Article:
Monday 19 March 2018

Review: Historical fiction: The Song Of Achilles by Madeline Miller

Bloomsbury. £18.99

The story of Achilles is as old as time itself, existing in folklore long before Homer formalised it in The Iliad.

The French poet Raymond Queneau said "every great work of literature is either The Iliad or The Odyssey", and it's true, these classic stories of the human struggle have been told a million times.

Madeline Miller, a classics scholar and teacher, has just published a new interpretation in her debut novel, The Song Of Achilles, which tells the story from the point of view of Achilles's relationship with his friend, Patroclus.

In The Iliad, Patroclus appears just a handful of times and when he dies Achilles's reaction is so extreme it prompts him to take revenge on Hector even though it is signing his own death warrant.

The book is set in Greece, in the age of Achilles. He is the half-god son of King Peleus and the sea-nymph, Thetis. His destiny is to be the greatest warrior ever known.

Patroclus is everything Achilles is not -- mousy, awkward, ordinary with little natural talent or elegance. When he kills the son of a local nobleman, his father disowns him and sends him to live with Achilles's father who is known for fostering troubled young boys.

Here, Patroclus and Achilles grow close and their friendship blossoms into love.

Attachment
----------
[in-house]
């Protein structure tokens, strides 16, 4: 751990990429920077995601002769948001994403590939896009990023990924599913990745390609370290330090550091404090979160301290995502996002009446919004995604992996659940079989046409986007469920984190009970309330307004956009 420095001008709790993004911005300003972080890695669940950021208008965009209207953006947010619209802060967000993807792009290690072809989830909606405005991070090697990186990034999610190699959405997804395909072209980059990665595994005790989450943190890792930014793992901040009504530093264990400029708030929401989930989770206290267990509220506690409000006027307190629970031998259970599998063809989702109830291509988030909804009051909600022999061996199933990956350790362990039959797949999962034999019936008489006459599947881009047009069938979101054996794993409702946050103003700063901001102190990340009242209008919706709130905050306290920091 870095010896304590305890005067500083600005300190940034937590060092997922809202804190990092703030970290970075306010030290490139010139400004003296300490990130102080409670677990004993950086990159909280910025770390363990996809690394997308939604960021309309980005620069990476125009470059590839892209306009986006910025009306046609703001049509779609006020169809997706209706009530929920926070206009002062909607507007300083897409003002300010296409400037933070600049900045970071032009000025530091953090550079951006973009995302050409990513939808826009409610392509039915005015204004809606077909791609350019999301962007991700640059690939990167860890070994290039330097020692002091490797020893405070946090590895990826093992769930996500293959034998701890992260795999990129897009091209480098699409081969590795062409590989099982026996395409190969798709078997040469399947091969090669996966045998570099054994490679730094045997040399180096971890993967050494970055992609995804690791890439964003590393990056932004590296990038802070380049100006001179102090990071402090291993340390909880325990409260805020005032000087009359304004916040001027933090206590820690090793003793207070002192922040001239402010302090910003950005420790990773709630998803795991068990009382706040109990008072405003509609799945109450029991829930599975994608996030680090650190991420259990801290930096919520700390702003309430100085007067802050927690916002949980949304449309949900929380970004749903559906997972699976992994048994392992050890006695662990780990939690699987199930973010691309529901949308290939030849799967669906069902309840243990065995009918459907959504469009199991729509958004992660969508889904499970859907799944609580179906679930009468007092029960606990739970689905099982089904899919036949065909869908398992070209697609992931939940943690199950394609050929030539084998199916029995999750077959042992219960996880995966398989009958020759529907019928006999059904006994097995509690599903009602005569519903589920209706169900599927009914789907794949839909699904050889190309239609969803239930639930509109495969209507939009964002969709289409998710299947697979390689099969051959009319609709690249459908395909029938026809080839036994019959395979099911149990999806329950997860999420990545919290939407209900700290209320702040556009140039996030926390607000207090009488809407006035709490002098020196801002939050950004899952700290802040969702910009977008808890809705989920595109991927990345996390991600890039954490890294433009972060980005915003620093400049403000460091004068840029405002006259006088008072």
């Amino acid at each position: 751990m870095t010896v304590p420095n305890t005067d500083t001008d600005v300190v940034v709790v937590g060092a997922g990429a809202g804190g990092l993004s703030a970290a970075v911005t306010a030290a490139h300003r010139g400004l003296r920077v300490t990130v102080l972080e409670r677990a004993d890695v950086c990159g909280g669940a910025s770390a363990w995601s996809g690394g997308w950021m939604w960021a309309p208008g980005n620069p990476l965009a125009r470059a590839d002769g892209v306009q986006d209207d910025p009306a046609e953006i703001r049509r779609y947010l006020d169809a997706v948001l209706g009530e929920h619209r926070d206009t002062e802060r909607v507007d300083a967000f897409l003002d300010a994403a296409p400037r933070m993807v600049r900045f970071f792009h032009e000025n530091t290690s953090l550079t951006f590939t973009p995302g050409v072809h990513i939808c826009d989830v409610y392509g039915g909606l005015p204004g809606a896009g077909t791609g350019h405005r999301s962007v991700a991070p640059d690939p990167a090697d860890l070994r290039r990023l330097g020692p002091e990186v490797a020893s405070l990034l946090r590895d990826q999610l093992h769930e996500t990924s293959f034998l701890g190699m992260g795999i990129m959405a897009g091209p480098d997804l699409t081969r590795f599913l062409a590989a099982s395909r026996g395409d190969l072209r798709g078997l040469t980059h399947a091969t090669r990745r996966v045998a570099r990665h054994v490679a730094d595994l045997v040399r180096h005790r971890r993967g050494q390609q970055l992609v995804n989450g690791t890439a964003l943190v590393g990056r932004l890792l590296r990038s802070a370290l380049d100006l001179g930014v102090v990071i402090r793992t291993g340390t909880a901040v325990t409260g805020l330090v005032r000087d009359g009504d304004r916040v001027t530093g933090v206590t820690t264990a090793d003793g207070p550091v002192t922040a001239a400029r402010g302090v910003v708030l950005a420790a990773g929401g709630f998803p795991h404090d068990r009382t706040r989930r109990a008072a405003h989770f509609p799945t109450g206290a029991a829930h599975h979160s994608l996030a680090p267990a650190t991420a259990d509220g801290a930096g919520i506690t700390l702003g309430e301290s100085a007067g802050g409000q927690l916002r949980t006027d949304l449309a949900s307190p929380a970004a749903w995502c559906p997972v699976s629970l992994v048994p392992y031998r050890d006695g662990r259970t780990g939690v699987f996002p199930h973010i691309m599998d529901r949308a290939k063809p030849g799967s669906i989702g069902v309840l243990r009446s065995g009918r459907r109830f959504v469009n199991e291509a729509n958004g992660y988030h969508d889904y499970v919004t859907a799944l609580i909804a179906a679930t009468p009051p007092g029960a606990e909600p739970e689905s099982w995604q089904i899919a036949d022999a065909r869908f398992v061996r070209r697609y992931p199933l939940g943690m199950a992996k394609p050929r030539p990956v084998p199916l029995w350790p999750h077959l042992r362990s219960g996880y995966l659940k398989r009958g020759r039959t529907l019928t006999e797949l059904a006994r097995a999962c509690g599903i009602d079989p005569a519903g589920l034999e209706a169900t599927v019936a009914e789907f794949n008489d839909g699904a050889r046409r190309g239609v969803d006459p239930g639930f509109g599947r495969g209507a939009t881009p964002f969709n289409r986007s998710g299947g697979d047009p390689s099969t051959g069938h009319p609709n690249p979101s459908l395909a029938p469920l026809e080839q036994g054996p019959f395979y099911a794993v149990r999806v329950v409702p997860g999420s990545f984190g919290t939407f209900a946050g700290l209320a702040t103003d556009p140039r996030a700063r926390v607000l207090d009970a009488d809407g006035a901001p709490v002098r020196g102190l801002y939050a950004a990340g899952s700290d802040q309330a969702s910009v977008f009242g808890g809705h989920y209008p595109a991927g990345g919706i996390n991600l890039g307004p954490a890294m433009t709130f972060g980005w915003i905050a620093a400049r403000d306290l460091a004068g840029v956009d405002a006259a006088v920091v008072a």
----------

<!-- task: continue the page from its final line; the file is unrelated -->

Thetis is enraged, believing Patroclus is not good enough for her son and tries everything to separate them.

When Helen of Sparta is kidnapped by the men of Troy, Achilles's father enlists his men to fight in her name. Achilles, knowing his own skill as a warrior, is persuaded to fight; while Patroclus, ever-loyal, follows him into war.

Miller somehow (and breathtakingly so) mixes high-action commercial plotting with writing of such beautiful delicacy you sometimes have to stop and stare.

The story gallops along under the shadow of mortality like the rabbit beneath the shadow of the eagle, as Miller puts it, and in doing so it perfectly mimics both The Iliad and The Odyssey and the human struggle itself.

In The Iliad, Achilles says: "Look at me. I am the son of a great man. A goddess was my mother.

"Yet death and inexorable destiny are waiting for me."

This is the story of love and the story of death, of loss, of grief, of letting go. The story of life.

It is one of the greatest stories of all time and Madeline Miller tells it with extraordinary skill and moving compassion.

Edel Coffey

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